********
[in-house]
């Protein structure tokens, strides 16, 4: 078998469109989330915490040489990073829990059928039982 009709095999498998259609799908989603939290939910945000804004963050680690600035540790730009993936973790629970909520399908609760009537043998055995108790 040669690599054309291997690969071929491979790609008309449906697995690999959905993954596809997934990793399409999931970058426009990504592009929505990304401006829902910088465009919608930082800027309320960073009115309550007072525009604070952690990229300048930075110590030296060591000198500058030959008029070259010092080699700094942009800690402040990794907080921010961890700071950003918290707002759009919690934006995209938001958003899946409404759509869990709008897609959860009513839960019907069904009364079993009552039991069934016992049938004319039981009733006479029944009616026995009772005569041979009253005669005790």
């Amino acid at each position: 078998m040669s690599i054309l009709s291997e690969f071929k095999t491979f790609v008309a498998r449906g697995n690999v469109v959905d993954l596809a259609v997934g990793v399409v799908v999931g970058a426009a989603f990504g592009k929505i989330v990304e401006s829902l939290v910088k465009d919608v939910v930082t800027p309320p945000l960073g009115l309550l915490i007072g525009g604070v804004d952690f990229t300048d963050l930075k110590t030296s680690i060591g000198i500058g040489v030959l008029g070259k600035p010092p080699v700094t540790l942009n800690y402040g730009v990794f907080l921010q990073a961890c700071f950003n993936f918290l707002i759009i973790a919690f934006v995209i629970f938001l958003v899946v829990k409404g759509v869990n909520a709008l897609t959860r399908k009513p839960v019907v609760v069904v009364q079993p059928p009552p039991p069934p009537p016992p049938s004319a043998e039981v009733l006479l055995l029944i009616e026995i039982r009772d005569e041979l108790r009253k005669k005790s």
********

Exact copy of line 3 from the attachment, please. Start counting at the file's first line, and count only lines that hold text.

């Amino acid at each position: 078998m040669s690599i054309l009709s291997e690969f071929k095999t491979f790609v008309a498998r449906g697995n690999v469109v959905d993954l596809a259609v997934g990793v399409v799908v999931g970058a426009a989603f990504g592009k929505i989330v990304e401006s829902l939290v910088k465009d919608v939910v930082t800027p309320p945000l960073g009115l309550l915490i007072g525009g604070v804004d952690f990229t300048d963050l930075k110590t030296s680690i060591g000198i500058g040489v030959l008029g070259k600035p010092p080699v700094t540790l942009n800690y402040g730009v990794f907080l921010q990073a961890c700071f950003n993936f918290l707002i759009i973790a919690f934006v995209i629970f938001l958003v899946v829990k409404g759509v869990n909520a709008l897609t959860r399908k009513p839960v019907v609760v069904v009364q079993p059928p009552p039991p069934p009537p016992p049938s004319a043998e039981v009733l006479l055995l029944i009616e026995i039982r009772d005569e041979l108790r009253k005669k005790s």